Qatar Decision to Quit OPEC Surprises



Qatar Decision to Quit OPEC Surprises
Qatar's decision to leave OPEC has been described as a 'surprise' by Cantor Fitzgerald Europe.

Qatar’s decision to leave OPEC has been described as a “surprise” by Ashley Kelty, an oil and gas research analyst at Cantor Fitzgerald Europe.

“The decision by Qatar to quit OPEC is certainly a surprise, although it is more the timing of the announcement rather than the actual impact on OPEC supply that bears significance,” Kelty said in a statement sent to Rigzone.

“Qatar is a tiny oil producer – accounting for less than two percent of the cartel’s output – but it is one of the world’s largest LNG producers and as such membership of OPEC doesn’t really deliver the benefits that it does to other member nations,” Kelty added.

“Furthermore, the longstanding Saudi-led economic and political boycott of Qatar is bound to have played a large part in the decision,” Kelty continued.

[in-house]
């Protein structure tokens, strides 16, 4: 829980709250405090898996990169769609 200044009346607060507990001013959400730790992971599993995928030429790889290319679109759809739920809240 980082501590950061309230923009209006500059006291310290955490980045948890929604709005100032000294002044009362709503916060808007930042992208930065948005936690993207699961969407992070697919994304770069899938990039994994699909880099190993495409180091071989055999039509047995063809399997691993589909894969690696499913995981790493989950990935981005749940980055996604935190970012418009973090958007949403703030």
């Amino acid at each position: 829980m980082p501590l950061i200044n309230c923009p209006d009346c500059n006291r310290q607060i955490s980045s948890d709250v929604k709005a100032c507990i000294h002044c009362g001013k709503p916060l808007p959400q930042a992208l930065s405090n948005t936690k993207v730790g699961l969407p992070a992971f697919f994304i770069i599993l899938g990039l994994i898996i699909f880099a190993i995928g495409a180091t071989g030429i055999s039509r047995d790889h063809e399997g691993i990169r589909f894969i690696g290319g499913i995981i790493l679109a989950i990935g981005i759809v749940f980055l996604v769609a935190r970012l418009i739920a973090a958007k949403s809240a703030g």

The Cantor Fitzgerald Europe representative revealed that her company doesn’t think Qatar’s decision to leave “makes much of a difference to the ability of OPEC to influence global supply and ergo prices”.

Kelty added however that the exit of Qatar “is suggestive of growing dissatisfaction among OPEC nations with the Saudi’s leadership”.

“We’d suspect that many of the members are wary of how much influence the United States has over Saudi Arabia and whether this leads to decisions that are not necessarily in the best interests of OPEC,” Kelty stated.

Qatar’s decision “should not impact the decision to make production cuts this week,” according to Kelty, who said “the real issue is the scale of any cuts, along with timeframe and baseline against which production will be reduced”.

“We remain concerned that any cuts may well be insufficient to curb oversupply in the near term and that prices will struggle to recover the highs of recent months,” Kelty added.

Michael Burns, an oil and gas partner at law firm Ashurst, said Qatar’s decision to leave OPEC is “a very interesting development”.

“Perhaps the bigger question is whether other OPEC members may look to follow suit,” he commented in a statement sent to Rigzone.



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